153-57.Cesaire, Amy. It was education, and not adulation for the Charka (the spinning wheel) that Gandhi suggested, which could liberate India from the tyranny of the past and the towering misery of unreasoned, unbridled orthodoxy. The âjihadistsâ (by which I refer not only tothe radical Islamists but also the ferocious jingoists, who seem equally enthusiastic in violence and to kill innocent civilians with utter abandon like the âterroristsâ) have struck again and the world has suffered colossal disasters. He would not accept such thorny hedges of exclusion or the labels and divisions that stood on the way to the formation of a larger human community. I wish to thank Professor John Chaffee, the Director of Asian and Asian American Studies, for inviting me to the program. Let Tagore spin like the others. with all the great power of music which he has, that the East and West are ever in search of each other, and that they must meet not merely in the fullness of physical strength, but in fullness of truth; that the right hand, which wields the sword, has the need of the left, which holds the shield of safety." Benedict Anderson is best known for his work regarding Nationalism in his book Imagined Communities. Innocents were killed and democracy suffered and we are no saferâ (Alterman and Green 235); Americaâs âpre-emptive/preventiveâ war in Iraq, which Paul OâNeill painfully explains to Ron Suskind, America started hatching at the very first meeting of the current American president with the National Security Council, on âJanuary 30, ten days after his inaugurationâ (70)6âsuch destructive events, which have changed the world, leaving humanity peering into the abyss of the future, have all been undertaken in the name of national safety and national security, whether it is the pan-Islamic religious nationalism of the militants or secular nationalism of the West. . For the free conscience is only possible if the individual is not over determined, but free to decide. These nationalistic feelings create a vigor in unarmed people that makes them stand against the most powerful armies of world e.g. Why is this so or rather what is the purpose behind such an effort to silence the conscience has to be seen in terms what it entails. Tagore denounced patriotism that, like religious formalism, âbreeds sectarian arrogance, mutual misunderstanding and a spirit of persecutionâ (Letters to a Friend 85). What is not so amusing is that writers and thinkers should echo such remarkablesentiments that translate military swagger into spiritual bravados. The very fact that it is a social institution, a mechanical organisation, modelled on certain utilitarian objectives in mind, made it unpalatable to Tagore, who was a champion of creation over construction, imagination over reason and the natural over the artificial and the man-made: âConstruction is for a purpose, it expresses our wants; but creation is for itself, it expresses our very beingsâ (âConstruction versus Creation,â Soares 59). He wrote to C.F. John A. Kouwenhoven. Ernest Gellner, on the other hand, attributes the emergence of nationalism to the rise of industrial-capitalism in the eighteenth and nineteenth centuries. Alterman and Green as well as Chomsky argue on similar lines in their respective works. 1961. In October 1962, during the height of the crisis, he explains, it was one Soviet submarine officer named Vasili Arkhipov who saved the world by blocking âan order to fire nuclear armed torpedoes on October 27. . Rabindranath Tagore (1861-1941)âs perception of the dual role, one positive, the spirit of the Westâ and the other negative, âthe nation of the Westâ is the starting point of his analysis of nationalism, as it developed in the West. Tagoreâs vision of a free Indiaâ free from the fetters of materialism, nationalism as well as religious and racial orthodoxyâactively seeking a common destiny with the rest of mankind, constantly evolving towards a global society, is most ardently and expressly expressed in the following poem in Gitanjali, written in the form of a supplication: Where the mind is without fear and the head is held high;Where knowledge is free;Where the world has not been broken up into fragments by narrow domestic walls;Where words come from the depth of truth;Where tireless striving stretches its arms towards perfection;Where the clear stream of reason has not lost its way into the dreary desert sand of dead habit;Where the mind is led forward by thee into ever widening thought and actionâInto that heaven of freedom, my Father, let my country awake. Trans. In a letter to Yone Noguchi, a Japanese writer who had asked for Tagoreâs moral support for Japanâs invasion of China in 1937, in the name of âsaving China for Asiaâ (Dutta 192), Tagore roundly criticises Noguchi for his naive acceptance of the grotesque rhetoric meant to veil an adventure of greed:"I was amused to read the recent statement of a Tokyo politician that the military alliance of Japan with Italy and Germany was made for âhighly spiritual and moral reasonsâ and âhad no materialistic considerations behind it. In a letter to Foss Westcott, Tagore further wrote, âBelieve me, nothing would give me greater happiness than to see the people of the West and the East march in a common crusade against all that robs the human spirit of its significanceâ (Dutta 197). Thus, finally, Tagore withdrew from the movement, when a young Bengali radical, Khudiram Bose (widely regarded a hero in the annals of Bengal), hurled a bomb, killing two innocent British civilians, in 1908. The logic is simple but cruel, and is sustained by a privileging norm, that in order to have rich and powerful nations, some nations ought to be left poor and pregnable: âBecause this civilization is the civilization of power, therefore it is exclusive, it is naturally unwilling to open its sources of power to those whom it has selected for its purposes for exploitationâ (Nationalism 13). 53-106.Seton-Watson, Hugh. Both of these limitations reduced nationalism to an incomplete, monolithic and unipolar ideologyâessentially inadequate for human beings given to an inherent multiplicity and seeming contraries, that needed to be unified and synthesised, through a process of soulful negotiation and striking of an axial line between opposites, to create the whole and wholesome person. West had its own axe to grind; in spite of their âsuperior force of characterâ (Dutta 128), they were not interested in the ânest-building of truthâ (Dutta 214) but in money, machine and matter. But this did not imply that he was devoid of all attachment to his homeland. His vision is given to a âmagnificent harmonyâ that he believes is the ultimate destiny of humankind: the enlightened individuals and nations coming together to form an enlightened global society. "âRabindranath Tagore. The truth is that the spirit of conflict and conquest is at the origin and in the centre of Western nationalism; its basis is not social co-operation. Timothy Brennan examines the role of literature, especially the novel, in the formation of national consciousness during its early period: âthe end of the eighteenth and the beginning of the nineteenth centuriesâ (173). This essay will discuss definitions and forms of nationalism in an attempt to define nationalism phenomenon. This is evident in the many patriotic songs and poems he wrote. It forgets the end of goodness, which is the aim of man. Critics concur that nation is a necessity, it has laboured on behalf of modernity, and it helps to bolster the present civilization; as a political organisation it befits the social and intellectual milieu of present-day society, but they hardly claim itsmoral authority or its beneficial role in the reinforcement of human virtue. London: Routledge, 1998.The Bhagavad Gita. The Post-Colonial Studies Reader. Tagore took the view that since nationalism emerged in the post-religious laboratory of industrial-capitalism, it was only an âorganisation of politics and commerceâ (Nationalism 7), that brings âharvests of wealthâ (Nationalism 5), or âcarnivals of materialismâ (Soares 113), by spreading tentacles of greed, selfishness, power and prosperity, or churning up the baser instincts of mankind, and sacrificing in the process âthe moral man, the complete man . in Chomsky 48). Rev. Especially at the height of economic crisis in Europe the recourse to Nationalism evokes thoughts about Nationalism of the past, that is when the nation state was being created in the nineteenth century. One might think that Tagoreâs critique of nationalism is a little lofty and far-fetchedââtoo piousâ as Pound might have said; his arguments are layered in atavistic spiritualism and romantic idealism. I found this essay in English on Tagoreweb, which contains all his writings. Hugh Seton-Watson maintains, âno âscientific definitionâ of the nation can be devisedâ (5). His foremost objection came from its very nature and purpose as an institution. This remains as valid today, as it was when Tagore wrote. In their present state of mind, my countrymen will have no patience with me, who believes God to be higher than my countryâ (Letters to a Friend 98). . âIndiaâs Hindu-Muslim Relations.â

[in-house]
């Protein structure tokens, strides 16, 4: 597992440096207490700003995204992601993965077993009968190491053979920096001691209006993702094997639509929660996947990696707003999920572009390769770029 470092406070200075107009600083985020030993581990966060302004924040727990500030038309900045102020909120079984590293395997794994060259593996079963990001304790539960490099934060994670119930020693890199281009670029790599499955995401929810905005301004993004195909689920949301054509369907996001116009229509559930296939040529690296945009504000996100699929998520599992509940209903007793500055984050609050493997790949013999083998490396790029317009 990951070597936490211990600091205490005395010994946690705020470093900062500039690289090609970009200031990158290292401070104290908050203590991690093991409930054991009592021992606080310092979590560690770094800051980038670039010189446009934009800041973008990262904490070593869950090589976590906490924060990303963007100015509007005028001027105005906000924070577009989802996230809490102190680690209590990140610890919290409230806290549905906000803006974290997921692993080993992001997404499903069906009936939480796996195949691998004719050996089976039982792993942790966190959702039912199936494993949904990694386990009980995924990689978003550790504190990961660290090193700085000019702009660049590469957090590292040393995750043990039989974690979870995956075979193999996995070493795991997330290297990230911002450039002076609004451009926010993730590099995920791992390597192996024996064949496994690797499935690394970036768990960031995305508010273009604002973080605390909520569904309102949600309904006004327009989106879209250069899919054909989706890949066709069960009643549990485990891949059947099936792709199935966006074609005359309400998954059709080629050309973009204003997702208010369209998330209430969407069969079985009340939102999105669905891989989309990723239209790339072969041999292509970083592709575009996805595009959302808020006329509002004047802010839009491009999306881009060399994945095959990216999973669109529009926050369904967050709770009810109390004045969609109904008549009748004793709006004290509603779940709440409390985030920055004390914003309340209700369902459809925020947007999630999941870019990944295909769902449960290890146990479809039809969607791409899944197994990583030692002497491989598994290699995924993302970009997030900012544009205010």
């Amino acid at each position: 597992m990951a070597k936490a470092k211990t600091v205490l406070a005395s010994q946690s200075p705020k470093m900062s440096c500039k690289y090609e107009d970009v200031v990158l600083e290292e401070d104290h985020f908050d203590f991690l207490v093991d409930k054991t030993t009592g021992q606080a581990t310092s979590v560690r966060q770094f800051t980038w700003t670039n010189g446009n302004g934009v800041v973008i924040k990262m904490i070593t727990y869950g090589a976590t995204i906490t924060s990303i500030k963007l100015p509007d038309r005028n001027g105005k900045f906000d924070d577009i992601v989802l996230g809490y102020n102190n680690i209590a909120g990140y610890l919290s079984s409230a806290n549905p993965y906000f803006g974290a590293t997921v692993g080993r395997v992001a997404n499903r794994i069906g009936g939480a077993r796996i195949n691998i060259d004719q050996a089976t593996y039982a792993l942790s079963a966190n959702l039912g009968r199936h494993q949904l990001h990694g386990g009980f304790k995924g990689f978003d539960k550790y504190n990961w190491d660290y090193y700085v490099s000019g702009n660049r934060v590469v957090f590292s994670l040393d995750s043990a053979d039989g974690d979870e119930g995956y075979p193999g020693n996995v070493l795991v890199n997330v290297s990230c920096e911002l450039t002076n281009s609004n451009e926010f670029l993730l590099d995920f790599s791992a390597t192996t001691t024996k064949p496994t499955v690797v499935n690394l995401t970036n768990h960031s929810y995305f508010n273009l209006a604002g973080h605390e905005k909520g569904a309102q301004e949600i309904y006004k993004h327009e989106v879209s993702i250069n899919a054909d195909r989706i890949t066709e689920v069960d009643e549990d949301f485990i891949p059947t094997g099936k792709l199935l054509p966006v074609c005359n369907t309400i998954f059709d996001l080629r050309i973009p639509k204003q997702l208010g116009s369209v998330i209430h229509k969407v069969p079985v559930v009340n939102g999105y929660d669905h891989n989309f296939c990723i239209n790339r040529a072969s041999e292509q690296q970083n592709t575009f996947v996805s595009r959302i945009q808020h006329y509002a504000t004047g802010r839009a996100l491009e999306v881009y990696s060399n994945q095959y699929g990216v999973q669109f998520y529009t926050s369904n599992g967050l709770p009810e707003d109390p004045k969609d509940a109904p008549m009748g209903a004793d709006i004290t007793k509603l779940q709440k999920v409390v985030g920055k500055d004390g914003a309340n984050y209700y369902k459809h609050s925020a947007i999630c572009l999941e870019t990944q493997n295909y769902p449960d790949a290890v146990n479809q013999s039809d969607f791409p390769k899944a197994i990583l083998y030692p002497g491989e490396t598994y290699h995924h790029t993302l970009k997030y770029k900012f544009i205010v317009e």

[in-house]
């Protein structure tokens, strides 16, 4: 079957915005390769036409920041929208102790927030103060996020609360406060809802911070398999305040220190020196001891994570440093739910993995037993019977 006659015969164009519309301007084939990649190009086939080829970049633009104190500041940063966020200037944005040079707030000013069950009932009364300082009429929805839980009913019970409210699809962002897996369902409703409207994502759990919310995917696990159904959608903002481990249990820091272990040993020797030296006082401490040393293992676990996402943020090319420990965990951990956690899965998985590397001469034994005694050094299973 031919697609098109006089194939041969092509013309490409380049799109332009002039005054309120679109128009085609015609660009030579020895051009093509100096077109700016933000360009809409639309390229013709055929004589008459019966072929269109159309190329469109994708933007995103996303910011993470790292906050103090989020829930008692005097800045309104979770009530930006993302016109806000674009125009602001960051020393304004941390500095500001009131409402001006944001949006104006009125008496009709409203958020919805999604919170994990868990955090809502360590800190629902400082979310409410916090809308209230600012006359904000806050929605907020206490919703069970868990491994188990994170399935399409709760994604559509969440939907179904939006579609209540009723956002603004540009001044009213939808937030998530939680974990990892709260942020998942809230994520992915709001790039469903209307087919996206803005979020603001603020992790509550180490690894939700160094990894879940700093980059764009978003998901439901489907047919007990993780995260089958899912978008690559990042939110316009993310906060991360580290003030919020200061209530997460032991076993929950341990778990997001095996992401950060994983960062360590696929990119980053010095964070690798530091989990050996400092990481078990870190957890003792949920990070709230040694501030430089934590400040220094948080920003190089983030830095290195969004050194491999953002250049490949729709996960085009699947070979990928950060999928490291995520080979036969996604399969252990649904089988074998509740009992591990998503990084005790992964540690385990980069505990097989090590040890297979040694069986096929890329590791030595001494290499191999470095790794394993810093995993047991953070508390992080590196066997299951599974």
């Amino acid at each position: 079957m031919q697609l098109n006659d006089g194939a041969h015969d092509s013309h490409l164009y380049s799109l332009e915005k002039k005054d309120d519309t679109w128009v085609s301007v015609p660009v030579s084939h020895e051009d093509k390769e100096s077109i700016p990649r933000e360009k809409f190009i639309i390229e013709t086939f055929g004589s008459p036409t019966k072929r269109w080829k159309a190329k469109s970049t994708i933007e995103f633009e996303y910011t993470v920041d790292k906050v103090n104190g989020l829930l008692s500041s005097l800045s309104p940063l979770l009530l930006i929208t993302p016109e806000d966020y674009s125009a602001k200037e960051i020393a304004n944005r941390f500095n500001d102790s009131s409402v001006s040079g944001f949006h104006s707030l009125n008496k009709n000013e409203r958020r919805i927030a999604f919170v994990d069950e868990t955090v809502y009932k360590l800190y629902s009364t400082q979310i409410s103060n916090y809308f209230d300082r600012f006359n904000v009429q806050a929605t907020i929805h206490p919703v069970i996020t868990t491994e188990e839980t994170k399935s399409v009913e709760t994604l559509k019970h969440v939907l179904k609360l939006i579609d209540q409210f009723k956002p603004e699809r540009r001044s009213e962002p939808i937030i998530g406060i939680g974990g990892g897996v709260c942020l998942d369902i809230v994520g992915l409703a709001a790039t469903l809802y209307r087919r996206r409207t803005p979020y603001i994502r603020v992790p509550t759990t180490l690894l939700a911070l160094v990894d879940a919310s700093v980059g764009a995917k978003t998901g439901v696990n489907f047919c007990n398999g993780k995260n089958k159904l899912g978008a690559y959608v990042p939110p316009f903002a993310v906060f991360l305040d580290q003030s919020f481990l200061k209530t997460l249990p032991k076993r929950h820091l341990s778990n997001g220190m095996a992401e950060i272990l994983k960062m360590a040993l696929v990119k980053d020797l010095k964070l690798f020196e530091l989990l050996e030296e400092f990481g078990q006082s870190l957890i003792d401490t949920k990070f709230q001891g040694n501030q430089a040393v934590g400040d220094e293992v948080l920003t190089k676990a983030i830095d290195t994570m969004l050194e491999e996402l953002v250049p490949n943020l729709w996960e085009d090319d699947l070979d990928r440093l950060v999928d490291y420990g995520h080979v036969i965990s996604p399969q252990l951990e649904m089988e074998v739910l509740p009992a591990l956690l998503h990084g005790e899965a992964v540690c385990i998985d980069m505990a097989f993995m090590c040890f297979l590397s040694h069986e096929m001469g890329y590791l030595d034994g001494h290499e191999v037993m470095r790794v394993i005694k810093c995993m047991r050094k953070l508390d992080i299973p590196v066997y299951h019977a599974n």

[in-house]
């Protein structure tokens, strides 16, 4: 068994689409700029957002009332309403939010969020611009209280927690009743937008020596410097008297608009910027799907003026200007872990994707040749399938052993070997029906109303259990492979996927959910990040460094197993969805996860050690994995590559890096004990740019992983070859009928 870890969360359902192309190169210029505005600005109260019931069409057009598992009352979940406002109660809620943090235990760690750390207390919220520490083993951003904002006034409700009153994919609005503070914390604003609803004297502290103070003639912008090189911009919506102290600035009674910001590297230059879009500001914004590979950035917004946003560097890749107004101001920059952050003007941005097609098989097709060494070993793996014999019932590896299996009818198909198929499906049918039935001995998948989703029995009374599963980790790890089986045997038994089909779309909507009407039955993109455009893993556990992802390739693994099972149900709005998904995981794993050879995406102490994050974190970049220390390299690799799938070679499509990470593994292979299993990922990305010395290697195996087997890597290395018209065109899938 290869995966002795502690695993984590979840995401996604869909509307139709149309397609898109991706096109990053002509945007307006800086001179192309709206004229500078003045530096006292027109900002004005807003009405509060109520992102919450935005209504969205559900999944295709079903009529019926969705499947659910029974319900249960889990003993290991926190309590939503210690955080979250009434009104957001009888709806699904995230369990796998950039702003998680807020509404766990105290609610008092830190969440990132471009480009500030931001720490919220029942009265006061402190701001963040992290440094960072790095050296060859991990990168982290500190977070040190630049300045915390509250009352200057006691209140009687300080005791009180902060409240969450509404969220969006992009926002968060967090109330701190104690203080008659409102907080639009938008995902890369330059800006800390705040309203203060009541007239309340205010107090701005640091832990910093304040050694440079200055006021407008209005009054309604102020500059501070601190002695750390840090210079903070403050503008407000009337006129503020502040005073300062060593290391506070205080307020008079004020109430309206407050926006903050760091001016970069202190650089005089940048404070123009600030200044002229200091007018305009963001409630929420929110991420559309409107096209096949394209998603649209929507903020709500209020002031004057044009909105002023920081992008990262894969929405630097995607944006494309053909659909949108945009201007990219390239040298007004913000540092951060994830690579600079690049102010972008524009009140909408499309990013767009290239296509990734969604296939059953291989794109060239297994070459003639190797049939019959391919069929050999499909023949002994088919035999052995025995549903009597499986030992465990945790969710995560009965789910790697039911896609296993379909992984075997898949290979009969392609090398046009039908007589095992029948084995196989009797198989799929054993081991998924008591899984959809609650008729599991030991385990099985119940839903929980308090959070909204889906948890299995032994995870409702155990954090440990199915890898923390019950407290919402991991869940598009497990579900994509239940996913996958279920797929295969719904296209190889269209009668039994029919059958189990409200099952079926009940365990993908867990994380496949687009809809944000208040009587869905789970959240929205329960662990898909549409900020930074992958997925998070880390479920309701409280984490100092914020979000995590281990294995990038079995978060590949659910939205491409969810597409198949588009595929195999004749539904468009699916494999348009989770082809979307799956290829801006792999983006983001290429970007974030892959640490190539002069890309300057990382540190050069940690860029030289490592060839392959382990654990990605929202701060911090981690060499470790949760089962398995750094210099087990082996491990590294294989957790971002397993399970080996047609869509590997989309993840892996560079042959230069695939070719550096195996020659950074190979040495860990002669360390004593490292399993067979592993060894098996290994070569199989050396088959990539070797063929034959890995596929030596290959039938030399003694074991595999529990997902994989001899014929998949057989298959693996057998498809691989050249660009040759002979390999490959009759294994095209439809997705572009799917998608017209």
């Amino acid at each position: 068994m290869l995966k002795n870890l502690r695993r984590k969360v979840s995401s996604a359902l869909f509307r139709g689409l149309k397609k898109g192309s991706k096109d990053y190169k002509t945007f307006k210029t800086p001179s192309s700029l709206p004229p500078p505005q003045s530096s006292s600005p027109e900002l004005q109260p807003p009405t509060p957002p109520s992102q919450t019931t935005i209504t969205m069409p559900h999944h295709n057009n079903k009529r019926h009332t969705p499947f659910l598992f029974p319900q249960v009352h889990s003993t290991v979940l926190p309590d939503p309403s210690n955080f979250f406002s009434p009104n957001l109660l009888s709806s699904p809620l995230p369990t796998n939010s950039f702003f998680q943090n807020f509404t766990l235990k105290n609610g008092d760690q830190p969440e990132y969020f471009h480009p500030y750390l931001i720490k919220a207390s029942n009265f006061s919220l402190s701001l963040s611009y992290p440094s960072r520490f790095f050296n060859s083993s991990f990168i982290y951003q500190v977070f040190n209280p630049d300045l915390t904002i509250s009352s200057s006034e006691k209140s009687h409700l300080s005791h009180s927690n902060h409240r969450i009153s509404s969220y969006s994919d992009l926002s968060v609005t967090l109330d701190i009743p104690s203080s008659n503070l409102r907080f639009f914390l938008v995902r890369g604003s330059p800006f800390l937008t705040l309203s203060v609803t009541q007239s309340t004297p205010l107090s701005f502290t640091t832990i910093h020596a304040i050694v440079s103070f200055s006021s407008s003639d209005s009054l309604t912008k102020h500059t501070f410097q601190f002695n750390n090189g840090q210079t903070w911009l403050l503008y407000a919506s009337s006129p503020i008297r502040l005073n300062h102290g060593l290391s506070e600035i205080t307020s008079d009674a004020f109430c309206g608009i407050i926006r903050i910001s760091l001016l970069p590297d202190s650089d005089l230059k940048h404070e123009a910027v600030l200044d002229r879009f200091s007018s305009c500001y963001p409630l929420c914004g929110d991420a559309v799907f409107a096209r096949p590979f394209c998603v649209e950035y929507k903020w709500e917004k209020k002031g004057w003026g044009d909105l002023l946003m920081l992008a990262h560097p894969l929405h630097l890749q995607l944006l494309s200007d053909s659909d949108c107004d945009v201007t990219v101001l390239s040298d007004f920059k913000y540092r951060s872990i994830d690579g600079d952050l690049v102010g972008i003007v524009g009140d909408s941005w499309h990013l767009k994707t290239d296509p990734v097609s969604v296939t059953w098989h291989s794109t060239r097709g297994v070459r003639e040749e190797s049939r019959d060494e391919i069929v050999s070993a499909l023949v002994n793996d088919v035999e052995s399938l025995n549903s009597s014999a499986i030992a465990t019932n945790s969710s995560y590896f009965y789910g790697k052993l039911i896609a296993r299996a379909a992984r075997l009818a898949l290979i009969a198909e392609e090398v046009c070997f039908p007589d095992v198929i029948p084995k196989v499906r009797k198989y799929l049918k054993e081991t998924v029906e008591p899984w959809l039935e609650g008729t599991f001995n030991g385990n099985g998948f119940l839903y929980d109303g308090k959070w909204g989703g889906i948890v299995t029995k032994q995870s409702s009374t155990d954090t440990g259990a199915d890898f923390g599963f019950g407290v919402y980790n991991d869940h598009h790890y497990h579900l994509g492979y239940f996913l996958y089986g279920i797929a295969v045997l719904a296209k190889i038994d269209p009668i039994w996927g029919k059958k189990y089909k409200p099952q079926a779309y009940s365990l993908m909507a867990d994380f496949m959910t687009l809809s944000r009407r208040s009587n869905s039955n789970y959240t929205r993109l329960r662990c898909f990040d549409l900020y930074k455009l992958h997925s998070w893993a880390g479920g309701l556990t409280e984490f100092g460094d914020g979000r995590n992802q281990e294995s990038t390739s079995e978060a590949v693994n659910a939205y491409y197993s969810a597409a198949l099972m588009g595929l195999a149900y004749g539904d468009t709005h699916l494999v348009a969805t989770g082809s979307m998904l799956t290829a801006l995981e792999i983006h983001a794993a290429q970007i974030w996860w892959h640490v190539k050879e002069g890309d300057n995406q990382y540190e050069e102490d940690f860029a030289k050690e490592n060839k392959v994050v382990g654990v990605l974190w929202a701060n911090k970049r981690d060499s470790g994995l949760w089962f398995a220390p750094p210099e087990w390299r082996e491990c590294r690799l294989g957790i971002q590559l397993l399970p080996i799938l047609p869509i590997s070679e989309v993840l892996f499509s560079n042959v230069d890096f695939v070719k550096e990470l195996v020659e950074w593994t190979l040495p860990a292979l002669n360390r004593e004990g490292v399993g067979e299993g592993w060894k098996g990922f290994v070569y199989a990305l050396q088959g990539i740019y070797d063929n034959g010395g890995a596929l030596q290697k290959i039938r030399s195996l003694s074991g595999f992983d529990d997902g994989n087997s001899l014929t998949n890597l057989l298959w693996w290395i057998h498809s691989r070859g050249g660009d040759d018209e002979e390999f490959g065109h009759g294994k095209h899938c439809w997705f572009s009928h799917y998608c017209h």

.Sen, Amartya. ed. He would not have anything to do with a movement that was hijacked by the Bengali Bhadroloks (elites) for their vested interest, and that saw the individual through the prism of a giant Cause. Moreover, he took exception to Kiplingâs remark that the Eastand the West were too divergent and ââNever the twain shall meetâ by affirming, much like in Emersonâs spirit in his essay âCompensation,â that the realisation of a unitary and stable world was contingent upon the meeting of these two opposing halves, which compensated one another:"Earnestly I ask the poet of the western world to realize and sing . The epochal shift of human society from pre-industrial to industrial economies, he argues, set up the conditions required for the creation of larger social units and economies that would be culturally âhomogenousâ and cooperative as workforce, thus paving the way for the formation of the more complex and intricate social organisation of the nation-state. Although apolitical by temperament, Tagore at first was drawn to the movement and started giving lectures and writing patriotic songs with such fervour that Ezra Pound quipped,âTagore has sung Bengal into a nationâ (qtd. Kalika, ayoung wife and a nationalist dogmatist, who badgers her husband, a moderate but sensitive person, for not being fervent enough, refuses to come to the aid of an old municipal sweeper, who is being assaulted by a group of orthodox Hindus for accidentally touching someone in the crowd, just because he is an untouchable. 170-75.Gandhi, Leela. The naked passion of the self-love of Nations, in its drunken delirium of greed, is dancing to the clash of steel and howling verses of vengeance. He was a composer (or rather arranger), an actor, a play write, a philosopher, a painter, and many other things. Oxford: Oxford UP, 1993. Tagore understood the perils that the development of nationalism in such a predicament posed to what he called the Indian samaj. Leaves of Grass and Selected Prose. . By its very nature as an organisation, Tagore argued, nationalism could ill afford any altruism in this regard. . . Juan Mascaro. by putting the country in its placeâ (224). God will take care of the morrowâ (qtd. Academia.edu is a platform for academics to share research papers. The moment we spurn national narcissism or chauvinism, and rise above the dichotomous reasoning of self/other, we become part of the Tagoresque âone world,â through a recurrent dialogic process.But to attain that stage, a more fundamental change is required. (qtd. This paper will attempt to do so with Rabindranath Tagore (1861-1941) who was a leading spokesman for compassionate humanism and culture inIndia and the world. Tagore describes them as aggressive people essentially driven by greed; who âgo out of their way and spread their coat-tails in other peoplesâ thoroughfares, claiming indemnity when these are trodden uponâ (Dutta 255). This strong denunciation of nationalism was hastened by the First World War, which was caused by the European scramble for colonies. Tagoreâs prediction that joining the bandwagon of nationalism would make India a beggar of the West has also come true. when the submarines were under attack by US destroyersâ (Chomsky 74). London: Penguin, 1985. A Critique on Rabindranath Tagoreâs âNationalismâ The dictionary definition of the word ânationalismâ is âidentification with oneâs own nation and support for its interests, especially to the exclusion or detriment of the interests of other nations.â . Yet his transcendent thought provides a testament to his noble and beautiful mind, and strikes a cord in the moral person in each of us. in Desai 8). The Home and the World. in Kripalani 227) as a poetâshared not an iota of positive sentiment towards the ideology. He maintains:"It was the novel that historically accompanied the rise of nations by objectifying the âone, yet manyâ of national life, and by mimicking the structures of the nation. (Dutta 192-93) Thomas Jeffersonâs observation on the world situation of his day sums up the hypocrisy behind such use of exalted language in war, most tellingly:"We believe no more in Bonaparteâs fighting for the liberties of the seas, than in Great Britainâs fighting for the liberties of mankind. (Soares 106), Tagore was born in 1861, a period during which the nationalist movement in India against the British rule was crystallising and gaining momentum. Untouchables are the fifth caste in the hierarchy of Hindu society and are often treated as pariahs or social outcasts. Nationalism is defensive, protective. Nationalism in all its forms strives to glorify force and violence when seeking to free the nation from any self doubt. In a letter to an American lawyer Myron H. Phelps, he rhetorically stated, âMust we not have that greater vision of humanity which will impel us to shake offthe fetters that shackle our individual life before we begin to dream of national freedom?â (Dutta 240). However, we are not done yet, security of the homeland has not been achieved, as President Bush has thoughtfully declared, âThere is no telling how many wars it will take to secure freedom in the homelandâ (Chomsky 207). Tagore urged the West to overcome its âlogic of egoismâ (Dutta 211), ignoble triumphalism, âforcible parasitismâ (Dutta 210) and intentional ignorance, and seek to understand the East in a true spirit of creativity, fellowship and welfare of humanity. The first section will focus on presenting contemporary and historical definitions. It calls for a humanitarian intervention into present self-seeking and belligerent nationalism, through the introduction of a moral and spiritual dimension in the institution. In his short story, âPurification,â he exposes the absurdity of Gandhiâs Satyagraha movement and the hypocrisy of the Indian nationalists by showing how selfish and superficial the nationalists were in their quest for freedom; they were fervently opposed to the British oppression, but oppressed the poor as well as the untouchables themselves; they wanted dignity and respect but wouldnât allow the same to their less fortunate brethren. affirm that in spite of âall its contentiousness, and the difficulty of theorising it adequately, [nation/nationalism] remains the most implacably powerful force in twentieth century politicsâ (151). in Kripalani 358), and Ezra Pound deemed âgreater than any of usâ (qtd. He was always opposed to the nationalism of Realpolitik and hyper-nationalism that breathed meaning into Thucydidesâs ancient maxim that âlarge nations do what they wish, while small nations accept what they mustâ (qtd. 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